Speaker on Big Data

Patrick Schwerdtfeger is a leading authority on global business trends including “big data” and business intelligence, and the challenges and opportunities of massive data management and analytics. More and more devices are monitoring more and more activities, resulting in unprecedented quantities of data as well as the insights and opportunities hidden therein. It’s the Internet of Things (IoT) and it’s already revolutionizing the business world. The trick is to identify the key performance indicators (KPIs) to reveal actionable insights but that can only begin when all the participants understand what “big data” is and how to approach it. Patrick is the author of the award-winning book Marketing Shortcuts for the Self-Employed (2011, Wiley) and a regular speaker for Bloomberg TV. He has spoken at conventions and business events around the world. His approach to the data analytics topic is strategic and empowering. And since big data presentations tend to be dry and technical, Patrick’s dynamic and engaging speaking style makes him a perfect selection to open your conference and energize your audience. His “Monetizing Big Data” keynote program does a great job of introducing the topic, defining the terms and sharing inspiring case histories where companies have increased revenue, decreased costs or even transformed their industries as a result of big data technologies.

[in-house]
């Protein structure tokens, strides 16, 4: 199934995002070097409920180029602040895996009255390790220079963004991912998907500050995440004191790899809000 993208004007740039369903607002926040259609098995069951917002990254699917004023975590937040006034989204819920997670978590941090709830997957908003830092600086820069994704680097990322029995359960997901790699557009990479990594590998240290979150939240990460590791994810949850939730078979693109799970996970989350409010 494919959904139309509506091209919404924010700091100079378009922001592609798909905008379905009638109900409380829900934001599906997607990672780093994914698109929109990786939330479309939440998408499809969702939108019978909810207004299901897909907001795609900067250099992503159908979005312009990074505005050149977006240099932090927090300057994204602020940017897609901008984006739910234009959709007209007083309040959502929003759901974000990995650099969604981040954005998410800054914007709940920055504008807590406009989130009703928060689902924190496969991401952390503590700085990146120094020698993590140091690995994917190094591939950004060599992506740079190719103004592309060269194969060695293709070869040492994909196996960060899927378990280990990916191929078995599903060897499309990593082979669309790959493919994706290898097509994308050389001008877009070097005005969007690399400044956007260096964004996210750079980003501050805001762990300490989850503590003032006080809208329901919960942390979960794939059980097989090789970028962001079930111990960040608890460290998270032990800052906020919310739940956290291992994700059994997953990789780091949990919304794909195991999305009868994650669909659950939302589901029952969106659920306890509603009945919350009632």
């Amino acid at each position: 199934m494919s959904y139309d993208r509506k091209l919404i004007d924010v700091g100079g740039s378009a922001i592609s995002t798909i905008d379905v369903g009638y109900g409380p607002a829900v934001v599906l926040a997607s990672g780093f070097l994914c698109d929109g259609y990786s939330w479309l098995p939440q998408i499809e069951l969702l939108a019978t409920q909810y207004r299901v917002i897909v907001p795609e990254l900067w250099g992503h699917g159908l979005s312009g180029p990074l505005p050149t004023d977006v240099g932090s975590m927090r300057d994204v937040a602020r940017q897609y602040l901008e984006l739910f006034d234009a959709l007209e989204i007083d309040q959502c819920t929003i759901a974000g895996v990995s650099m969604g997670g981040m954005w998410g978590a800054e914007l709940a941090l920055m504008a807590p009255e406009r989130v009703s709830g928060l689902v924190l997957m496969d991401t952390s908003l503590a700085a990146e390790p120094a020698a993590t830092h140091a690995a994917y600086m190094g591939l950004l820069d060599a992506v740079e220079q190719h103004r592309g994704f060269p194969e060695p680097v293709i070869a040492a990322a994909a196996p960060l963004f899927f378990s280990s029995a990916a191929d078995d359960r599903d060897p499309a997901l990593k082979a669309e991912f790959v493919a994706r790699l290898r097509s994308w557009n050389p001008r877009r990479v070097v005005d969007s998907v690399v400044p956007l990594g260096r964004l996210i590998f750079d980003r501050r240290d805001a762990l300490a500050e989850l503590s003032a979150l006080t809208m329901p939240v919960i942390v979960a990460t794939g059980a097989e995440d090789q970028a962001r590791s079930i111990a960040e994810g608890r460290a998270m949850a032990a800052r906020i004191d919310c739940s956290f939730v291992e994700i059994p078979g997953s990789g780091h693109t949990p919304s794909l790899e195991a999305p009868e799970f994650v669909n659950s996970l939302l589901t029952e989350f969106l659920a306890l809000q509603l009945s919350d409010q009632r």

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Expert on Big Data and Analytics: Keynote Speech

Patrick begins his Big Data keynote program with an explanation of the terms and the primary players involved. Aerospace, utilities, eGovernment initiatives, healthcare and financial institutions are all accumulating incredible amounts of data. The problem is that they don’t know how to organize it, process it or analyze it. In some cases, due to the magnitude of data involved, it takes networks of thousands of servers to run simple filters and queries (using technologies like Hadoop and MapReduce). The resulting challenge has led to entirely new educational specialties and professional occupations including data scientists and data engineers. These professionals specialize in the structuring and analysis of massive data sets.

Once the evolving trends has been introduced, Patrick’s keynote shifts to the opportunities. Algorithms and predictive analytics are the future. The accumulation of data is step #1. Identifying patterns and opportunities (analytics) is step #2. The final step is to create algorithms that deliver actionable insights, as services, to customers and prospects. There are countless examples of this including automated stock market timing, arbitrage trading, medical diagnostics and pharmaceutical procurement, weather forecasting models, internet search engines, kidney transplant networks and even sports journalism. Algorithms are the final link between big data and revenue.
Big data and algorithms also form the foundation of virtual reality and artificial intelligence. As the computing power continues to increase and the technology continues to evolve, the trends in big data will directly impact the developments of these other related fields. Machine learning will inevitably improve performance in autonomous driving vehicles and augmented reality interfaces. Patrick explains these connections and gives people an idea of how quickly these developments will impact our daily lives.